How do you define the dark? At its core, it’s the absence of light.
If that’s the case, then night similarly would be the absence of day.
I work at night. I exist in the dark. As such, I have the time and the quiet to contemplate these things.
I’m not sure how I ended up living my life at night, but a few things I am sure about. Silence is loud and darkness is maddening.
I used to know the light, I used to embrace the day. Day people seem to live; night people simply exist.
The thing about night is that the rules are different.
Morality and order seem to set with the sun. For example, the hospital I work at serves both dinner and breakfast at 3:00 a.m., the time when I finally get a meal break. Fried eggs or lasagna shouldn't be a choice.
I usually just get ice cream. And I usually eat alone.
The doctors don't deign to eat with us in the cafeteria. The nurses cluster together like barnyard animals, braying and clucking over hospital gossip that isn't the least bit interesting. The administrative staff usually eats with their heads down, looking through files and expansion folders.
As for me? There’s just one of me on the night shift. I transport bodies to the morgue. That’s all. I ensure people are bagged, tagged, and refrigerated in the basement, prepared for the coroner.
But in the cafeteria, even the corners don't talk to the orderlies.
I’m just a body mover.
I never noticed faces before. Why would I?
I’m not a doctor. I can't cure anything.
I’m an orderly.
Bodies. Legs. Arms. Faces. I don’t need to know the patients. I don't need to mourn.
I just move the cargo, the freight, the product.
But lately that’s changed. I notice faces. Not so much with the living, but definitely with the dead. I see my own face on each body.
It doesn’t matter if they were a man or a woman. Whether they are black, white or brown—I see my own face on their bodies.
This wakes me up in the middle of the day.
Sometimes I wonder, am I crazy? Or worse still, am I dead?
The dead keep me company. They are quite friendly.
I may as well be dead, for I am certainly invisible to the living.
Doctors ignore everyone but other doctors, blindly calling out orders to nurses who are interchangeable.
Nurses see me from their peripheral views, callously pointing to one room or another.
Even those frightened friends and lovers and relatives in the hallways with all of their questions see my brutish form and know I don't have any answers.
The ones whom I serve are very polite.
They listen to me as I tuck them into clean sheets on long aseptic stainless steel trays that slide into the wall. Sometimes I even lay down next to them, so I can finish telling them my stories.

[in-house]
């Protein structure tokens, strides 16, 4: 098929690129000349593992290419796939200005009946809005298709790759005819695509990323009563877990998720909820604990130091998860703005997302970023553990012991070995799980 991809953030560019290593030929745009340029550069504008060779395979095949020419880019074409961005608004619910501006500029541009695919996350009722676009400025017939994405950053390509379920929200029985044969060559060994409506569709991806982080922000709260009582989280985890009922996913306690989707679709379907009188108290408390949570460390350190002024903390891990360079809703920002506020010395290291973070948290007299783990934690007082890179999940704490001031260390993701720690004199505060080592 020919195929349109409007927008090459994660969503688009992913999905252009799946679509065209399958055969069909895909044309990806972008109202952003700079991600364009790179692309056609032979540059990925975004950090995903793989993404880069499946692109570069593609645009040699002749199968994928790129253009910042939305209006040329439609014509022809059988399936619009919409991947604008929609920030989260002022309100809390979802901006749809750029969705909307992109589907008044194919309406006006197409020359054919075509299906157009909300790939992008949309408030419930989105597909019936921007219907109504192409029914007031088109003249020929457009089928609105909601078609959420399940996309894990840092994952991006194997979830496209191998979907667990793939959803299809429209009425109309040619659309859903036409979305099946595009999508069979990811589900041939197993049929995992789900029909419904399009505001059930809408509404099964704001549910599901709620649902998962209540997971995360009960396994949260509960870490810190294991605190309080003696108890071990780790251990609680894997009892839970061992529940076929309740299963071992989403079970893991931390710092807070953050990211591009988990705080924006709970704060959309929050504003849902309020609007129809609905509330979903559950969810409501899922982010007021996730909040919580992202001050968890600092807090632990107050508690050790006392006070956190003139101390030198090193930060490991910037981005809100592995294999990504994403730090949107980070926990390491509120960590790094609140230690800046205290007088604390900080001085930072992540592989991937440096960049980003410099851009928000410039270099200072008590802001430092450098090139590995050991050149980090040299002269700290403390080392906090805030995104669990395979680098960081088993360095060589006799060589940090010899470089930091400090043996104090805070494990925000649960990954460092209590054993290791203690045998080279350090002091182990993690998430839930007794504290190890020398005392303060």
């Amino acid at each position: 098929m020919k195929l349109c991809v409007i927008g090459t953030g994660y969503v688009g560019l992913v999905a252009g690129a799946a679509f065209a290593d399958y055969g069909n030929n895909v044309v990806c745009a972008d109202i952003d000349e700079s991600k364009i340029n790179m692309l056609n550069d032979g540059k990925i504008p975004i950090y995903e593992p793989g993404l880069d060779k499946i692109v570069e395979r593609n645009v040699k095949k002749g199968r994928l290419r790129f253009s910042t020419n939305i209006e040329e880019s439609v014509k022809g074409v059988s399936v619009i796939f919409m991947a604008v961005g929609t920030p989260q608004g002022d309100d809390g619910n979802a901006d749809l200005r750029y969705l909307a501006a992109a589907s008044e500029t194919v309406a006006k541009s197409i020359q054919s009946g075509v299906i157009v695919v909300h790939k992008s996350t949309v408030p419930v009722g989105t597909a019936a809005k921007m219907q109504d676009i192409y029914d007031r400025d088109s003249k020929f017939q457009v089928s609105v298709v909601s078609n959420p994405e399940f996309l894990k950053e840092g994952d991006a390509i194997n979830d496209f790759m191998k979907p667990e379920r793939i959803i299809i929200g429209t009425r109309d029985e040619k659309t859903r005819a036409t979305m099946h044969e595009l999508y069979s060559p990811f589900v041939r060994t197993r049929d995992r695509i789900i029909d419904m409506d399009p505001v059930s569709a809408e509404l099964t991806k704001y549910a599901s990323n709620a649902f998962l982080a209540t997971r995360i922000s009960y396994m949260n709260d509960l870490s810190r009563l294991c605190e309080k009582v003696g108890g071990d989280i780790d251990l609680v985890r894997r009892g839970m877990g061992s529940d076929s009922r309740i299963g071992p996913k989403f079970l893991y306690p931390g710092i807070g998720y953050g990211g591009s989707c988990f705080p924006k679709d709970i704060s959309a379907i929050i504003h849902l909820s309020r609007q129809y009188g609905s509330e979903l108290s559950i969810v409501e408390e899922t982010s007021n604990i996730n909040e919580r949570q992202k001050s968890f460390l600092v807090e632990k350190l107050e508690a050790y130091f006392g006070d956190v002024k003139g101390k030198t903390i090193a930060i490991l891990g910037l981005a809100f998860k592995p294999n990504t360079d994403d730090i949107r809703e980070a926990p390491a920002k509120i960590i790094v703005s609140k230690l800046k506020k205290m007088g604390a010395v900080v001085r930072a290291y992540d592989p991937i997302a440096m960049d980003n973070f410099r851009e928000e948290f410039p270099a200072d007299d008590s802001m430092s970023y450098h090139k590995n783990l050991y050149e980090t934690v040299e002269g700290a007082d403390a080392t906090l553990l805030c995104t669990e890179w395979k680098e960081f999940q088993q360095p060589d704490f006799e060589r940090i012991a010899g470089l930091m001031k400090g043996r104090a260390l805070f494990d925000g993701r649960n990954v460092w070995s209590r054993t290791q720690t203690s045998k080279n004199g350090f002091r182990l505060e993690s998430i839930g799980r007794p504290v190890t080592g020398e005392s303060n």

I have so many things to say.
The dead have become my friends—although temporary friends. If I've learned anything from this job is that everything is temporary.
And then there was her.
The night is dark, but she is light. I knew she was different the moment I saw her face. It shone like the day. I dare not ask her name, but I will call her beauty for she is.
I talk to her and she listens intently. I share my struggles, and I know somehow she understands. I bare my soul to her and she wholly accepts me.
I’ve not known physical love as yet; I’ve been incapable. The dead cannot love as surely as darkness cannot exist in light.
I was sure I could not find love.
I was wrong.
She is reborn again with every woman I transport. Sometimes she is young and buxom, waxy eyed and bluish lips never fail to appeal. Sometimes she manifests herself as old and gelatinous, folds of flesh and veins of blue. No matter. Every woman reminds me of her.
In the morgue, her beauty is always there, a siren who calls me at night.
During the day, she is curiously absent, but I can always find her at night, dressed in white, waiting patiently for me.
In the maintenance elevator, I stroke the long arms, my hands warming cold flesh.
As I take her gently from the gurney, we dance a bit, her head nestling against mine, arms around my neck. I lay her down.
I place my hands on her neck, whether thin or fat, and I squeeze. I squeeze as hard as I can because sometimes the eyes will open and look back at me. Then we both laugh before I slide her tray into the refrigerated shelves. She is funny that way.
At last, she spoke to me today. I was afraid to answer at first. Was her voice in my head or was it real?
At first I didn’t dare answer for fear of breaking the spell, but the silence was deafening. “Joseph.” I replied without making eye contact. No one looks or speaks to the orderlies. Especially those on the nightshift.
My eyes searched the floor for nothing in particular. Then we return to silence.
I looked back up and she was gone. Was she ever even there?
She had spoken to me! I had never felt euphoria before, not until that moment.
It was intoxicating. She had been there, and she had spoken to me. She had told me her name.
it wasn’t just in my mind.
It’s 3:00 a.m. It’s time to go to the cafeteria and get breakfast or dinner. Either one. Pancakes or pork chops. The rules at night aren’t like the rules in the day.
But I can’t leave her. Mandy is tapping her long lacquered nails on the stainless steel trays, so many bodies laid out behind little square doors.
Mandy, waits for my kiss. I always kiss her before I leave for dinner.
There are so many bodies these days. Refrigerator trucks holding more bodies in the alley, but I’m sure Mandy is somewhere here with me.
She doesn’t like to be too far away.
It's been ten years since I met Mandy in the morgue, almost nine years since we were married. She is still a coroner with the hospital, but she works days now.
As for me? The night shift’s hours were driving me crazy, so now I drive an ice cream truck. I just move the cargo, the freight, the product.
Besides, my new job includes two of my favorite things: children and freezers.